Cut the Rope 2 Review

Cut the Rope 2 Review

Apr 23, 2014

Even though it didn’t feel like it was gone (thanks to some well-timed seasonal outputs), we should take time to welcome back Cut the Rope 2. Om Nom is back, of curse, and brings new characters and some fresh tweaks to the gameplay.

The cutscenes tell the woeful story of appropriated candy and an inadvertently lost Om Nom, and how our roundish hero goes about getting home while re-collecting his hoard. As with the previous iterations of the game, get the basic concept is to manipulate the playing area to get the candy piece into Om Nom’s mouth while nabbing as many of the three stars available in the process.

The general mechanism remains the same: swipe gestures sever the ropes holding the candy, and if done correctly, On cut1Nom gets his treat. Balloons and platforms make early and continuous appearances; the former works to complicate puzzles in an interesting way, as they (as everything else in the game) follow general rules of physics. As progress is made, new folks with interesting powers make their acquaintances.

Failed levels can be repeated, and there are plenty of upgrades and such that can be applied after procurement from the in-app purchasing depot. There are bonuses that can be used to help with solutions, as well as other exhaustible power-ups.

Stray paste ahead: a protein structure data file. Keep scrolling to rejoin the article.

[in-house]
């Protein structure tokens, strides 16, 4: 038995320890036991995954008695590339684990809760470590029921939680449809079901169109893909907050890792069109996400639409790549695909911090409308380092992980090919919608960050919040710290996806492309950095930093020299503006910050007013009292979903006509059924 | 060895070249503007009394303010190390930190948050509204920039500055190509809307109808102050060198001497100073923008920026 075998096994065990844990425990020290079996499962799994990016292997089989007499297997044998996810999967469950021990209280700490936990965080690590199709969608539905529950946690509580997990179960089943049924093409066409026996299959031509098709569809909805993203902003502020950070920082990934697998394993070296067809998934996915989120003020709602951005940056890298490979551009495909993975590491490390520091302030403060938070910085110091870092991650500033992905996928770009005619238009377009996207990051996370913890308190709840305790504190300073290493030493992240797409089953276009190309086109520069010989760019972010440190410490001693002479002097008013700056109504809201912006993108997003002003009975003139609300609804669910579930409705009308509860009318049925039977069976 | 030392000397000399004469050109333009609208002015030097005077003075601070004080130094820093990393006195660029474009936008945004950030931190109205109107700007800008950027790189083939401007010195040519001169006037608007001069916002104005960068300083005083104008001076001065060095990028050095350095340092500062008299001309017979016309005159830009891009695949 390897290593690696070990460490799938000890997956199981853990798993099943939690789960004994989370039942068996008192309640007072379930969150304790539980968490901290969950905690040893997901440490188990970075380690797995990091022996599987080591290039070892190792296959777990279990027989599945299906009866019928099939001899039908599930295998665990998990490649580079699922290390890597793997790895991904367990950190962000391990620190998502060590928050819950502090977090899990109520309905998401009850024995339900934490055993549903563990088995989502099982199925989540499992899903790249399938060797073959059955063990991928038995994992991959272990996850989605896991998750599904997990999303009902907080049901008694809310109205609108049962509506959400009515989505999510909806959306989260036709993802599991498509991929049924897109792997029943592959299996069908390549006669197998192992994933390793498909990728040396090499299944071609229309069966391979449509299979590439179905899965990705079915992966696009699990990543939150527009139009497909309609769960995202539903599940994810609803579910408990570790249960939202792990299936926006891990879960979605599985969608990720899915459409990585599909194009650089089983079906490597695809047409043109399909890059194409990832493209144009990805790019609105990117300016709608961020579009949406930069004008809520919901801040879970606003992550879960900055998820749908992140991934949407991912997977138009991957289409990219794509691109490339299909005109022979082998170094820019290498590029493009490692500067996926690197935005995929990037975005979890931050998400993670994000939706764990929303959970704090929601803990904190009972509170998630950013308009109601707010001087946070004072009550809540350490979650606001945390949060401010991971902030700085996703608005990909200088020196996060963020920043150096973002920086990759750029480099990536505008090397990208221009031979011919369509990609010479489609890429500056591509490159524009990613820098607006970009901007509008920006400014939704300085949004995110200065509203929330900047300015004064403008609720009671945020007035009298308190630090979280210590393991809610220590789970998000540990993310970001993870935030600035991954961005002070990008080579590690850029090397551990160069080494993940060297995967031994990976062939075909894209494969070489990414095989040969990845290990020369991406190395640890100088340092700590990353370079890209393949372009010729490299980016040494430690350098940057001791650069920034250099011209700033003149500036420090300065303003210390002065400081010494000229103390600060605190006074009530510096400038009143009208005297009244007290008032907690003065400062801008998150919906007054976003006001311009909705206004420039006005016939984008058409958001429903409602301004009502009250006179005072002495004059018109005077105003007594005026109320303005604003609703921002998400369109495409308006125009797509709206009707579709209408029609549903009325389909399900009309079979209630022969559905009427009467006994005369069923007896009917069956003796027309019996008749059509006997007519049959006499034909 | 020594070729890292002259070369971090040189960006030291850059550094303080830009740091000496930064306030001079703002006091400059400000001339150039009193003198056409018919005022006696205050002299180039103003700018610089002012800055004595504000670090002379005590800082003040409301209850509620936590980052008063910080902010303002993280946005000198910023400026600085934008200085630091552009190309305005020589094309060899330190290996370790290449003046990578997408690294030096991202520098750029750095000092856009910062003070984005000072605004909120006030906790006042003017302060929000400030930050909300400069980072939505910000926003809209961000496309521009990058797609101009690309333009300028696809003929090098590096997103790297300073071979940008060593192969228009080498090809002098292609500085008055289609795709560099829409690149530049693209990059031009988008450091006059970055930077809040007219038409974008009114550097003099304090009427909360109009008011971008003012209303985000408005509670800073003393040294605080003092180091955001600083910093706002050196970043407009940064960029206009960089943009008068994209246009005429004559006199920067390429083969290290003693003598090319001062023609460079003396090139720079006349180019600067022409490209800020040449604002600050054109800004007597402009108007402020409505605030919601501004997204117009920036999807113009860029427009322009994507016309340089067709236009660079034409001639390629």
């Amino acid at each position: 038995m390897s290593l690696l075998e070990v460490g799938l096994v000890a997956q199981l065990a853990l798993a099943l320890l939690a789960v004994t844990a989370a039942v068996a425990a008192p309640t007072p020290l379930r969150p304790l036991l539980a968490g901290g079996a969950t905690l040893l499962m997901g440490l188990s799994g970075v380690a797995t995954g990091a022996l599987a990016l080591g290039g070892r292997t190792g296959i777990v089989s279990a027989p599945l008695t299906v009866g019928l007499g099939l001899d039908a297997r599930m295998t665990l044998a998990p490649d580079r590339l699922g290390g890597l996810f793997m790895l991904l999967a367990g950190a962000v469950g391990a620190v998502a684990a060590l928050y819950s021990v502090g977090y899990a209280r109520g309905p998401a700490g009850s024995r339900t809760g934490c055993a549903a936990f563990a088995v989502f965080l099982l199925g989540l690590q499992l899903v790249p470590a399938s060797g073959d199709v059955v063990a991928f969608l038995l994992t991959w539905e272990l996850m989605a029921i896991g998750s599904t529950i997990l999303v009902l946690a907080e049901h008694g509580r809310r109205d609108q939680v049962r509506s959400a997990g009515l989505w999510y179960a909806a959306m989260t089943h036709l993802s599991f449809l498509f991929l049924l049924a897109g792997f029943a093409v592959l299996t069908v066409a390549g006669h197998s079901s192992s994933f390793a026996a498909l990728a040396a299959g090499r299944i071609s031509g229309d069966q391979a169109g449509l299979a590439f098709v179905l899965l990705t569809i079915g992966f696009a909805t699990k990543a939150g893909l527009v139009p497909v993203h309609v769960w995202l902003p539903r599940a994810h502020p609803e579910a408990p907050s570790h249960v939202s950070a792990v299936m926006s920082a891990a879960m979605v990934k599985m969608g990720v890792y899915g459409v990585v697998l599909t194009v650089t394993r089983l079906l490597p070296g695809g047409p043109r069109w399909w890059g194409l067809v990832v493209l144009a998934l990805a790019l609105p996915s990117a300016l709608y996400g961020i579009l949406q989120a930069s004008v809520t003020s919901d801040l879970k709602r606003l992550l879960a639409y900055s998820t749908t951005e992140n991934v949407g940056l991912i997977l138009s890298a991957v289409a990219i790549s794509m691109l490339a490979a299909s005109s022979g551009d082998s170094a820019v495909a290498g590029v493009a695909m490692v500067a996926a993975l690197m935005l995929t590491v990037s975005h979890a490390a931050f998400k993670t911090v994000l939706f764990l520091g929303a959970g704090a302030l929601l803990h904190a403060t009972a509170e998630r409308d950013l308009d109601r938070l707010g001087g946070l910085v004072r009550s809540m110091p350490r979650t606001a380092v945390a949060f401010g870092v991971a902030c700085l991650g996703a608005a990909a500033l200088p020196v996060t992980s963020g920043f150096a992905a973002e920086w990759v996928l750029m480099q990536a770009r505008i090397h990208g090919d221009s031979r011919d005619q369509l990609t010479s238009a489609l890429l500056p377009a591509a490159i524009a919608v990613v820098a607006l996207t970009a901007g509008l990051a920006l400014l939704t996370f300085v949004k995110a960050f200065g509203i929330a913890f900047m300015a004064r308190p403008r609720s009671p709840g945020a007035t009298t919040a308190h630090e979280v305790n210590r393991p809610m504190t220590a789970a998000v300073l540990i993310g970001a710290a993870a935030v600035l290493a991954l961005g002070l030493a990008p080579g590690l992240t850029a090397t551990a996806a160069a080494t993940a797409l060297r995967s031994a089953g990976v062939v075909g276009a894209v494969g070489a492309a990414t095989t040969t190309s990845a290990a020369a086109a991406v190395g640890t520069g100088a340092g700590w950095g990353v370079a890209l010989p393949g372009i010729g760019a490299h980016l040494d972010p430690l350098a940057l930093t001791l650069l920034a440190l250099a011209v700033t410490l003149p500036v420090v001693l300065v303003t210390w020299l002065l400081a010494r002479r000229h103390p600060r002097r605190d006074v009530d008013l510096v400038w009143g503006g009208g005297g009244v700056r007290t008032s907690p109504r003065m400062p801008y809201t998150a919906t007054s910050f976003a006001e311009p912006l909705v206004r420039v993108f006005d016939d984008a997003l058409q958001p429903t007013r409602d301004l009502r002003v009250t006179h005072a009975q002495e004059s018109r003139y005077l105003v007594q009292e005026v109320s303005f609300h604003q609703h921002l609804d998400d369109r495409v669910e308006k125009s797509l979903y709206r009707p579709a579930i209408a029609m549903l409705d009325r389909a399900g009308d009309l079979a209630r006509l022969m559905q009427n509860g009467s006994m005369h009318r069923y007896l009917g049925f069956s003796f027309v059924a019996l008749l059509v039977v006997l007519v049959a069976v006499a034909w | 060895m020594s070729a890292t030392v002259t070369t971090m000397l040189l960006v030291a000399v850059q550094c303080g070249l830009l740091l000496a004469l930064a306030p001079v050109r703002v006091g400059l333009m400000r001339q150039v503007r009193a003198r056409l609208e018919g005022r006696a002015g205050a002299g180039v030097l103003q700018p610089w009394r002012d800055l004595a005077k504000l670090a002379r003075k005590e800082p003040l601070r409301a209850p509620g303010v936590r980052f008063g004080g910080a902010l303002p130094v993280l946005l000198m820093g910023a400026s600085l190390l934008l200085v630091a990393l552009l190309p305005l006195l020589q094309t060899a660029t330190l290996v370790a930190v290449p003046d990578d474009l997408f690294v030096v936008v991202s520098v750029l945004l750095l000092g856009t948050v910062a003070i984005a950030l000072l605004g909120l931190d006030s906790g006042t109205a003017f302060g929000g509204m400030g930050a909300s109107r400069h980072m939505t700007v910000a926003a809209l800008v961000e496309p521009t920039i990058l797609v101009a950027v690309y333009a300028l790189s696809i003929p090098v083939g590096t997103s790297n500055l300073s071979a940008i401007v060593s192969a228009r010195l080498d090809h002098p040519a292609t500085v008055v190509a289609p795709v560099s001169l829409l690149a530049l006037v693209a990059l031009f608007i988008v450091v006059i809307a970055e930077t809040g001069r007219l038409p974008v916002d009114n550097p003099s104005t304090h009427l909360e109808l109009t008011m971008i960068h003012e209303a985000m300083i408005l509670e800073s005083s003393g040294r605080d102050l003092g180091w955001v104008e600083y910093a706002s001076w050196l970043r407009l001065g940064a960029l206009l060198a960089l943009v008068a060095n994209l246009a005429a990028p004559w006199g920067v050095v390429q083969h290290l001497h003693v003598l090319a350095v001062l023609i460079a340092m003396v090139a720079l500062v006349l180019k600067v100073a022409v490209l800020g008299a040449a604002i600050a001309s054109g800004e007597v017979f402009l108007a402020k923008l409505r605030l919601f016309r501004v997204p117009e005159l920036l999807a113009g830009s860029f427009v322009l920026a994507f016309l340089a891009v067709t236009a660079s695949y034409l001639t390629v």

The graphics look familiar, which is a good think. the different environments are mostly unique, but retain the look most folks know and love. The use of color os well done, and the hi-res, glossy imagery coupled with the occasional cutscenes work well to convey the gameplay. The animations are smooth, down to the soft bounces of inflatables and flail of the severed restraints.

Cut the Rope 2 seemingly manages the difficult art of being a sequel to a well received game that stands on its own feet without wrecking what worked to make the original popular in the first place. It’s a great time waster that reaffirms Zeptolab’s mindshare.

G5 Introduces New Sim Game Brave Tribe to Android Devices

G5 Introduces New Sim Game Brave Tribe to Android Devices

Apr 23, 2014

Prolific Android developer/publisher G5 Entertainment (in conjunction with Taploft) recently released a new game, Brave Tribe, for Android OS.

Per the press release:

Set in a bright green world, this free-to-play, social game invites you to an amusing world where players cultivate crops, build workshops and houses, remove trees, rocks and grass, and occasionally battle against Roman spies.

A long, long time ago, when men still plaited braids in their beards, there was a happy village in the heart of Hibernia’s primeval forest. The villagers – lovable Irish Celts – valued peace, a healthy lifestyle, ecology and beautiful flowers above all else. Unfortunately, the Romans began destroying the forest to construct a huge aqueduct. Help defend the village against this encroaching threat, which includes Roman spies, warriors and siege towers. Beat your enemies back and preserve your village’s way of life! Look after forest animals, welcome quirky travelers, grow crops and witness passionate affairs of the heart. Use magic runes to beautify your village with special buildings and decorations and cooperate with friends to keep your tribe prosperous and safe! Most importantly, discover the ancient secret to happiness in this sunny and absorbing fable!

The game is developed by Taploft and published on Android OS by G5 Entertainment.

Key Features:
∙ Over 440 quests to keep you entertained
∙ Over 200 decorations to spruce up your village